Swans Commentary » swans.com November 21, 2011  



Occupiers Against Wall Street Meet Veterans Against The War


by Jan Baughman





(Swans - November 21, 2011)   Despite cities across America growing weary of the Occupy movement and increasingly ordering police to dismantle the encampments and arrest and/or relocate the protesters, the movement has not lost traction as of yet, and it has certainly gained media attention. Its "99%" message has finally provided a sound bite for the obscene and immoral wealth inequality in America (and beyond). Another powerful outgrowth of the movement is the participation of Iraq Veterans Against the War, who, with unemployment rates exceeding the national average, are lending their voices to fight inequality and the obscene military spending that consumes half of the US budget and enriches the elite.

The post-9/11 revenge frenzy that enabled the War on Iraq fed into the "We Support our Troops" propaganda that labeled criticism of the war as unpatriotic and an attack on those who were allegedly fighting to preserve American freedoms and way of life. Just how destroying Iraq would preserve American freedom was never explicitly defined. (Oil was, of course, left out of the discussion, and ironically, Iraqi oil has not flowed to America to satisfy her unquenchable thirst.) The antiwar protests obviously failed, but the Occupy Wall Street movement has exposed the fallacy that We Support our Troops, and that their service in Iraq and Afghanistan has helped to preserve our freedoms for which they supposedly fought -- free speech, the right to peaceable assembly, the right to challenge the government. Once out of uniform, they are just civilians like the rest of us at the mercy of power.

Marine Corps veteran Scott Olson survived two tours in Iraq, and while exercising his freedom was hit by a tear-gas canister during an Occupy Oakland protest, suffered a fractured skull, and is currently in therapy to regain his ability to speak. "After my freedom of speech was quite literally taken from me, my speech is coming back, but I've got a lot of work to do with rehab," he recently stated. He vows to continue to protest.

Also injured during Occupy Oakland was army veteran Kayvan Sabeghi, who was brutally beaten by police, suffered a ruptured spleen, and was arrested and jailed for hours with internal bleeding and vomiting before receiving medical treatment and surgery.

The best the government can do is try to bribe tax-evading corporations with tax credits to hire war veterans, while 16 of them commit suicide every day because of the horrors they faced in war and in their return to the brutal realities of civilian life. It is time that we genuinely support our troops and listen to those revered voices that are left behind when their "service to the country" is completed. It may prove to be the most important battle they will fight on our behalf.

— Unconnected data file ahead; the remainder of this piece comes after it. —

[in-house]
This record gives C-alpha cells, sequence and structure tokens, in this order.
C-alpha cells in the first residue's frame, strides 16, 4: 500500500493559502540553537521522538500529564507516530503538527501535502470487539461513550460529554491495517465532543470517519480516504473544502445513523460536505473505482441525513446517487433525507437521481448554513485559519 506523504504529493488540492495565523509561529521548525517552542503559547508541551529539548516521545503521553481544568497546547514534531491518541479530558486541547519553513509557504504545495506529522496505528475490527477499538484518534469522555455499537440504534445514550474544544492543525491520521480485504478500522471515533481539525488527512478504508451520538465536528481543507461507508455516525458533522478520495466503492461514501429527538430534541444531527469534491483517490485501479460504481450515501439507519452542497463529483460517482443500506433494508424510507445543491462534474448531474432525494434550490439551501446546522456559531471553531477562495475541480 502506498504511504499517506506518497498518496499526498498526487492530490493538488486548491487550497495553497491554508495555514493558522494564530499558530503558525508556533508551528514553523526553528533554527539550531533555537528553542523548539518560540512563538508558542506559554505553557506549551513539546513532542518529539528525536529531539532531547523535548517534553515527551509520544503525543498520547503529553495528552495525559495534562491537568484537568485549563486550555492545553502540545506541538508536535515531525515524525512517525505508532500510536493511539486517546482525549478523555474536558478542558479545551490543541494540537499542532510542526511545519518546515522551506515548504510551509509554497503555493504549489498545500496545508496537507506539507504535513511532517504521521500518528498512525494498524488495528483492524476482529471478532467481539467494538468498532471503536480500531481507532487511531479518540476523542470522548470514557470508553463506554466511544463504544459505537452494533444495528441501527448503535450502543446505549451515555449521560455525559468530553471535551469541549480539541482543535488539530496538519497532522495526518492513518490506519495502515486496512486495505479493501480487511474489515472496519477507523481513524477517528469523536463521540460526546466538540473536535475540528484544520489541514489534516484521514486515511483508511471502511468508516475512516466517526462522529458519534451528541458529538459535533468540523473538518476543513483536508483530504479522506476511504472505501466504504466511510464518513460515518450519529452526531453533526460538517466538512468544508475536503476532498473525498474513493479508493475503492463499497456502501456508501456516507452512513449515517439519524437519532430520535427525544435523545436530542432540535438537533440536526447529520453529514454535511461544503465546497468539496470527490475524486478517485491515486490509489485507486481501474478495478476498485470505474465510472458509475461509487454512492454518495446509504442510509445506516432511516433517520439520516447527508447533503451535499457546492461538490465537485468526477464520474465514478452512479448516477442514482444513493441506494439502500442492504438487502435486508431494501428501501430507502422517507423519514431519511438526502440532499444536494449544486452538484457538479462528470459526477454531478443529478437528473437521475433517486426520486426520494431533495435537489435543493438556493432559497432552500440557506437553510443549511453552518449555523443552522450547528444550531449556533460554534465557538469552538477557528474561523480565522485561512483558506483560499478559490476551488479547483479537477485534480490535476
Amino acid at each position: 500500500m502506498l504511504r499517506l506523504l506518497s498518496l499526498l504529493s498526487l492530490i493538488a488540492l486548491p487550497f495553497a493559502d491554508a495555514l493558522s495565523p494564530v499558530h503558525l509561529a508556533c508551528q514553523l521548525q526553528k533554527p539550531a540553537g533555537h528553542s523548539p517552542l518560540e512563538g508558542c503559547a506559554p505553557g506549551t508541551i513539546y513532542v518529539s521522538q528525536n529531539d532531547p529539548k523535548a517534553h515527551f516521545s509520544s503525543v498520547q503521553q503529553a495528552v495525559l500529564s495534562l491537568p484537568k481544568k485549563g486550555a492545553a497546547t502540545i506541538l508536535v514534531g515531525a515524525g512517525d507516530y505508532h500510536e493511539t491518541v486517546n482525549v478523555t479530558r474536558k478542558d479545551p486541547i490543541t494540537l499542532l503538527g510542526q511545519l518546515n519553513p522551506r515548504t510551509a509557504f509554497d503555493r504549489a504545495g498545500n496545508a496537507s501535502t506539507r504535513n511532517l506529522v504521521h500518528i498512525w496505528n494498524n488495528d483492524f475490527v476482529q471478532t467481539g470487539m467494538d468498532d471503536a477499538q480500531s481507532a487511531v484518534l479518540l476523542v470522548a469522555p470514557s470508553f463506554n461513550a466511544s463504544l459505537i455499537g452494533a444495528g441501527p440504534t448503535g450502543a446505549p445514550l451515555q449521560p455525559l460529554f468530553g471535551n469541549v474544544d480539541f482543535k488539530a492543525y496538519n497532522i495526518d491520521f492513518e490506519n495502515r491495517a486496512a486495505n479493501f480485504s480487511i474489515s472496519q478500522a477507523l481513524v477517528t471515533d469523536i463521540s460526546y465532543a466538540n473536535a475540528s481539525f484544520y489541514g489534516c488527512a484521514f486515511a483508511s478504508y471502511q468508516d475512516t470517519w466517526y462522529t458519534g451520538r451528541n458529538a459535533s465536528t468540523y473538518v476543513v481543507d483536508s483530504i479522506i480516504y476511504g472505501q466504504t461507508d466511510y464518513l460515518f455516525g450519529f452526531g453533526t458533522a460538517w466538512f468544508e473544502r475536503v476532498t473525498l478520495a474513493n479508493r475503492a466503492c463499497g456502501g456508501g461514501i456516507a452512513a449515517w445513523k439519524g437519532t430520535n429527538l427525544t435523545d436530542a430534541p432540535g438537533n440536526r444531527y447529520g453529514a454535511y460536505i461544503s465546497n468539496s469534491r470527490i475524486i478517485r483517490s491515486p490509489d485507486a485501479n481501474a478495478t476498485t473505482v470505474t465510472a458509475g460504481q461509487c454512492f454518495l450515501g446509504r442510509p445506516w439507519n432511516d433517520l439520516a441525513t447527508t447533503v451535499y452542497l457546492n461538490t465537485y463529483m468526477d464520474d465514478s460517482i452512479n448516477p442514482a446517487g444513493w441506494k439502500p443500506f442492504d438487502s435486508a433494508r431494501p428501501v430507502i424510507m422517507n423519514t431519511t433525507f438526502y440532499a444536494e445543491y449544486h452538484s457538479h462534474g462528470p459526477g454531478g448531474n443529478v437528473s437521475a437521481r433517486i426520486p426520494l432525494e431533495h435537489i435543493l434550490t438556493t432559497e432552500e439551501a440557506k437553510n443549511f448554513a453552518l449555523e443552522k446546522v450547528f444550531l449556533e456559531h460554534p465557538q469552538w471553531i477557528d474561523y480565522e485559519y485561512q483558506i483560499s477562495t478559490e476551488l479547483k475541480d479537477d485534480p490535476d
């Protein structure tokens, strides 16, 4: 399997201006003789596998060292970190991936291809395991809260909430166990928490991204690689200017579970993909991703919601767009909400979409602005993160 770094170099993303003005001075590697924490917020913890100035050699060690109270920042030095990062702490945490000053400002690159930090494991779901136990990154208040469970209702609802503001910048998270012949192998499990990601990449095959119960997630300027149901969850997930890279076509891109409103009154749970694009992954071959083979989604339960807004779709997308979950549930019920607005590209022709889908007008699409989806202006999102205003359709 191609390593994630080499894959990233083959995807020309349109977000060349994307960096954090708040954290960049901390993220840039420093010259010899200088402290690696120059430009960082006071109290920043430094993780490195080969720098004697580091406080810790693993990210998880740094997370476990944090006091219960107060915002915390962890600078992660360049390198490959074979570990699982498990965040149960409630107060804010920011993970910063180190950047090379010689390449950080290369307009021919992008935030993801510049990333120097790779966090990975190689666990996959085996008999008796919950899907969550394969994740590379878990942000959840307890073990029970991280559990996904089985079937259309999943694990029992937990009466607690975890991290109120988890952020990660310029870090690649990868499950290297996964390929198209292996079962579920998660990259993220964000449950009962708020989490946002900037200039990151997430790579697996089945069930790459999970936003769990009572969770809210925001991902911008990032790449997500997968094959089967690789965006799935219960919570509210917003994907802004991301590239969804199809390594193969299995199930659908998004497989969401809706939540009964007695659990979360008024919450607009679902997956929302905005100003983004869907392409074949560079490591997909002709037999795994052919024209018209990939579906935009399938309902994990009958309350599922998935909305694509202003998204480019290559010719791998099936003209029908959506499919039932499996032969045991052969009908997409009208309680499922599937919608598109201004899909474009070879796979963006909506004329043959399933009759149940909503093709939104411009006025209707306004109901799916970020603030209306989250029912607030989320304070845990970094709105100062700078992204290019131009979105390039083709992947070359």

The elite will be challenged in this new political climate to defend their propagandistic mantra that raising taxes on the wealthy will hurt the economy, when 99% are already hurting with no relief in sight. The recent report that 47% -- not 1% -- of US Congress members are millionaires should be a wake-up call to those who keep voting them into power where they repeatedly legislate in their self-interest and against the public interest.

The American Dream has become a living nightmare for civilians and veterans alike. One can only hope that a new generation of leaders will emerge from the OWS protests to represent the people. The movement is criticized, in attempts to discredit it, for lacking specific demands. But the message on its Web site is rather straightforward: "[OWS] is fighting back against the corrosive power of major banks and multinational corporations over the democratic process, and the role of Wall Street in creating an economic collapse that has caused the greatest recession in generations." We are the 99%, and we are too big to fail if we put our minds and our actions toward success.


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Swans -- ISSN: 1554-4915
URL for this work: http://www.swans.com/library/art17/jeb234.html
Published November 21, 2011